Our Insights

Farming The Farmers - Are Banks Using The Productive Sector to Subsidise Housing Loans?

Jul 20, 2023 7:40:56 PM / by Andrew Laming


Information only disclaimer. The information and commentary in this email are provided for general information purposes only. We recommend the recipients seek financial advice about their circumstances from their adviser before making any financial or investment decision or taking any action.

Take a look at the below graph.

The underlying data is sourced from RBNZ, and in particular data that compares the interest income earned by New Zealand banks on residential mortgage loans verse business loans. These values are represented as percentages of the value of their loans.

In other words, this is the average interest rate paid by the average home loan borrower verse a business borrower (which includes Agri).


Given we operate across all main banks, we keep a close eye on bank funding costs and the underlying drivers of such. And the growing gap in the cost between home and non-home borrowing is starting to really concern us.


Now, there are some factors to be taken into consideration first.

Business and Agri loans require more of a banks’ own capital when lending - so they typically need to charge a higher rate than home loans to get the same level of return, the result of RBNZ capital regulations requiring them to do so.

Also, the home loan market by nature has most of its lending fixed – this means that the average home loan rate in this data has a mix of rates that were fixed from lower times. Business loans in contrast, have a higher degree of floating rates. So inevitably the higher rates that we’ve faced will hit Agri and Business loan borrowers earlier before the home loans catch up when their fixed rates mature.

But, the current re-fix rates for home borrowers are between 6.0-7%, so if both Business/Agri and home loans were all re-priced today (business and Agri would also be higher than what you see on the graph as they also have some lower fixed rates still in play), that gap would still be 1-2%.  Much higher than what we’ve observed in the past and much different to the near term data in the graph as well.

To really hammer this point home look at the below graph which shows the relative margin between the respective average home and business loan rates and the banks average costs of borrowing. To do this, we’ve taken the average costs of all bank deposits (again from RBNZ) and compared that to the average borrowing costs for each sector.



Its hard not to conclude that banks are elevating the margins for their business and Agri customers to keep afloat the home loan market, an easier place for them to lend and earn profit.

Keeping home loans lower than what they otherwise would be encourages relatively more activity in this sector. Conversely in business and Agri it extinguishes it. So in other words, it appears that banks are happy to lean on the business sector of New Zealand to keep home lending on life support.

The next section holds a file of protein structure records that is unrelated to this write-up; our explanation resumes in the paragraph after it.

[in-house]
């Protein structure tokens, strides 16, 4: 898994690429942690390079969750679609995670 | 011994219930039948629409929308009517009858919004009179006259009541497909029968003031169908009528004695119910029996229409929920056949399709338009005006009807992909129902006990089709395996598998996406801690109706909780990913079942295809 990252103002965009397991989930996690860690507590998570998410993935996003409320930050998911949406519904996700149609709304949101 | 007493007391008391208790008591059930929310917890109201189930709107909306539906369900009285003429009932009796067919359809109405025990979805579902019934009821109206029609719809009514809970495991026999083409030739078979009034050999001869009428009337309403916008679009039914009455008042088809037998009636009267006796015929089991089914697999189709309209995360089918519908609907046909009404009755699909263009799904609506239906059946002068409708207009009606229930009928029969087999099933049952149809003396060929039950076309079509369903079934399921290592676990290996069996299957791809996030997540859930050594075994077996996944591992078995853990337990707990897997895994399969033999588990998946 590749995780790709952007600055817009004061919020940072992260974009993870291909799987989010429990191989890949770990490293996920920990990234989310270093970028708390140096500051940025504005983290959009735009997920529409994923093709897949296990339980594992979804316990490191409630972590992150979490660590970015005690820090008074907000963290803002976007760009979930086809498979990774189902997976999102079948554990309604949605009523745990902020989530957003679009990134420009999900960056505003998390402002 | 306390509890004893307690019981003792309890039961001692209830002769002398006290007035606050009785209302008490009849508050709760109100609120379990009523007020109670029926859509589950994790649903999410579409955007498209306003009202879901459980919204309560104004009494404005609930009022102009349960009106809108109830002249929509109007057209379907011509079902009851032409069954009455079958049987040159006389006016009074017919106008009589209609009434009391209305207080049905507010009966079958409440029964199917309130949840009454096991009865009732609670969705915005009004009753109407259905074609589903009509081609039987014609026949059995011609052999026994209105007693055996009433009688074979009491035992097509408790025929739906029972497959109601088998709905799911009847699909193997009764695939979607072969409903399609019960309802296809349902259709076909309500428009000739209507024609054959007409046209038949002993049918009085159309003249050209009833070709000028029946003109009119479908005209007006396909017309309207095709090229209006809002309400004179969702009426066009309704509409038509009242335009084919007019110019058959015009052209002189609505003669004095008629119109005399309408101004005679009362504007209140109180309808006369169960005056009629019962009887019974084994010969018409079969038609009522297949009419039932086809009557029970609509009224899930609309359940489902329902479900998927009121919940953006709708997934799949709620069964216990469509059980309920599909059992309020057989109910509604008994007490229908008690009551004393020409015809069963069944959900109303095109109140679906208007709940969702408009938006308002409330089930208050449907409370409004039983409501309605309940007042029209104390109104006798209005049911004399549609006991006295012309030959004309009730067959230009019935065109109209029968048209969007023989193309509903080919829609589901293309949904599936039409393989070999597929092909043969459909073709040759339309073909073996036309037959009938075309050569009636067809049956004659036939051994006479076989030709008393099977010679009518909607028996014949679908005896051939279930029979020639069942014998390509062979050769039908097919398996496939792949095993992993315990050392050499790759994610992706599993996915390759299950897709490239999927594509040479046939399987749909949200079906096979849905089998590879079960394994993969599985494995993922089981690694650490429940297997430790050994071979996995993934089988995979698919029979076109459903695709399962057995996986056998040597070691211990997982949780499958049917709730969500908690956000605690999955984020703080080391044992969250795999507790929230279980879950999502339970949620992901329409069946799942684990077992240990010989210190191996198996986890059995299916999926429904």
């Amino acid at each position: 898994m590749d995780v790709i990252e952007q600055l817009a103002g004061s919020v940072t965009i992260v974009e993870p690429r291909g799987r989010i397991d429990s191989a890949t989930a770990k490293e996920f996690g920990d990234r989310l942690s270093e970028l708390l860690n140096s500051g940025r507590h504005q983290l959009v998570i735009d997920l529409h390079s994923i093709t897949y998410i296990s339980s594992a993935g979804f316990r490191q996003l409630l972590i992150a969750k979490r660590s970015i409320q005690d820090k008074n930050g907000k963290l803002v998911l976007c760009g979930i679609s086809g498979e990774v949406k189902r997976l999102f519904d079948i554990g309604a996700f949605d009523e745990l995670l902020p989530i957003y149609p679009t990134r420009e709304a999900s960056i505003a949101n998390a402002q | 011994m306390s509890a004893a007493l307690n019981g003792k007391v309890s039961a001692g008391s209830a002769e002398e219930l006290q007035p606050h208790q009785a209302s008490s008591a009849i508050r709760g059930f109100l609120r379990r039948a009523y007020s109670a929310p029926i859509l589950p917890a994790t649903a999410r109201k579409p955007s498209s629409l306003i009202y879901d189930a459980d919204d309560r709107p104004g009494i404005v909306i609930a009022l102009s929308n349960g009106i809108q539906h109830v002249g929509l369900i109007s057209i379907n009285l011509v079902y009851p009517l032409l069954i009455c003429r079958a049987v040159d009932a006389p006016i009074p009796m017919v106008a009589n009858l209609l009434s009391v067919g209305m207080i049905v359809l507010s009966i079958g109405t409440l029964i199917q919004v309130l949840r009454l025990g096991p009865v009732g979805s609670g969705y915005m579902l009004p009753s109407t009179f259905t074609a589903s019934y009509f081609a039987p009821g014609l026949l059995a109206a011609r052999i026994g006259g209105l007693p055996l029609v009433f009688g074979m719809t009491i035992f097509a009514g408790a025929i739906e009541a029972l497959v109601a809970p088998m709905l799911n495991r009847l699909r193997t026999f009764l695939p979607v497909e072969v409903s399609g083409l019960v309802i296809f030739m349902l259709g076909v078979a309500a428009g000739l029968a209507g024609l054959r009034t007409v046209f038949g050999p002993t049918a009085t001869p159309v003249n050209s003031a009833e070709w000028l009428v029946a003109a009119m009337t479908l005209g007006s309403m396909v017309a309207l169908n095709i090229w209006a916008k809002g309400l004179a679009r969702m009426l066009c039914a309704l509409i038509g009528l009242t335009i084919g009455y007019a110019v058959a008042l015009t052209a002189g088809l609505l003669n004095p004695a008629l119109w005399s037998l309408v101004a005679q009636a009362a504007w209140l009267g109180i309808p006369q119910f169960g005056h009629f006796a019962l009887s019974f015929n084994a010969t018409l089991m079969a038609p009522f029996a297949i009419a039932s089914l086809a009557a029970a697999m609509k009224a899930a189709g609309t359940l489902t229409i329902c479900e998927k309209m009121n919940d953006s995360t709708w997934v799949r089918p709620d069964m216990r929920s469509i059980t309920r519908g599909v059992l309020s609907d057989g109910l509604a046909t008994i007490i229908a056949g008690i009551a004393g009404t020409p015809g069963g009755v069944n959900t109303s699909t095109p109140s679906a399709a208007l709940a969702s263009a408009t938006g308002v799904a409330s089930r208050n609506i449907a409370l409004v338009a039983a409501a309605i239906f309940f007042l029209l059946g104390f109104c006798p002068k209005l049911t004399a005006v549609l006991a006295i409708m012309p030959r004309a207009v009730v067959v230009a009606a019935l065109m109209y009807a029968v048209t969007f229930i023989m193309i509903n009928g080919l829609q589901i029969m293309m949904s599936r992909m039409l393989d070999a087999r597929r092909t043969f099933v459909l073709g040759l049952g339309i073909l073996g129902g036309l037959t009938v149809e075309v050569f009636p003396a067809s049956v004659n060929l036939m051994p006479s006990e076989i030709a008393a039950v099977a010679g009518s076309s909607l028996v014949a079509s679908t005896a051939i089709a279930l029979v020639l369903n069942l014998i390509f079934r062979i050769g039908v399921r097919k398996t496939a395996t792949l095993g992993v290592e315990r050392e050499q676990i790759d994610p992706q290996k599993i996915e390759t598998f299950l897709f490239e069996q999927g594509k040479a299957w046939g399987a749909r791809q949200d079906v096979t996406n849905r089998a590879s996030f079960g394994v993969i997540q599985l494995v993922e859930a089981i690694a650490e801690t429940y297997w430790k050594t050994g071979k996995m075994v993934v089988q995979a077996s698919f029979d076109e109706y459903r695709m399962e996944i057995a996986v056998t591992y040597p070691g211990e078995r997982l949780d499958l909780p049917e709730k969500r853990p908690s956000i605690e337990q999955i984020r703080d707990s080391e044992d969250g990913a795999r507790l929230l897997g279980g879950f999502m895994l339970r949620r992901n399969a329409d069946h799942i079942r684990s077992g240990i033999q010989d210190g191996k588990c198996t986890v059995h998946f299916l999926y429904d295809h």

Furthermore, because banks can’t shift the fixed rates on their home loan books (simply because they’re fixed and deposit rates have increased), it would appear they have shifted the missing margin onto their Business and Agri loans to preserve their profit. Bank’s may have some hedging in place to protect those movements but is unlikely to go as far as to close the difference in margin we’re seeing here.

We would expect the margin difference to settle down and compress again once all home loans come off their lower fixed rate terms – but is it right that business and Agri should make up the difference in the meantime?

So what can you do about this?


The good news is that farmers can still get very competitive rates in this environment.

Those farmers that present their strategy and their credit well to a bank, and actively engage in creating a market for their loan see benefits over those that don’t.

All bank’s are all still very active in the market for Agri lending.  After all, Agri lending in New Zealand has a history of low losses and the margin returns are pretty compelling.

Don’t be the farmer that sits on the side taking what you’re offered. Get your business into shape and present it in a manner that multiple banks would want to chase. That doesn’t mean that you should need to change banks to achieve this, but it does mean that you might need some help on how to navigate this or how you might improve your business over time to get there.

We’d love to help. We’re all about better banking outcomes, so if you want to review your business to understand where you might sit, drop us a line today on 0800 692 212, email us directly, or fill out this form and we’ll be in touch.

Who is NZAB?

03 NZAB Team Photos final-1

Farming’s very complex and you can’t be an expert in everything. That’s why the best farmers gather a specialist team around them. Our specialty is better banking outcomes for our clients.

There’s no one better to work alongside you and your bank. With a deep understanding of your operation and our considerable banking expertise, we can give you the confidence and control to do what you do best.

We’ve been operating for over five years now and we’re right across New Zealand, For an introductory no cost chat, pick up the phone and talk directly to one of our specialists on 0800 NZAB 12.    

Or if you prefer, Visit us at our website  or email us directly on info@nzab.co.nz  

Tags: Debt, Action, Planning, Budget, Banking, Strategy

Andrew Laming

Written by Andrew Laming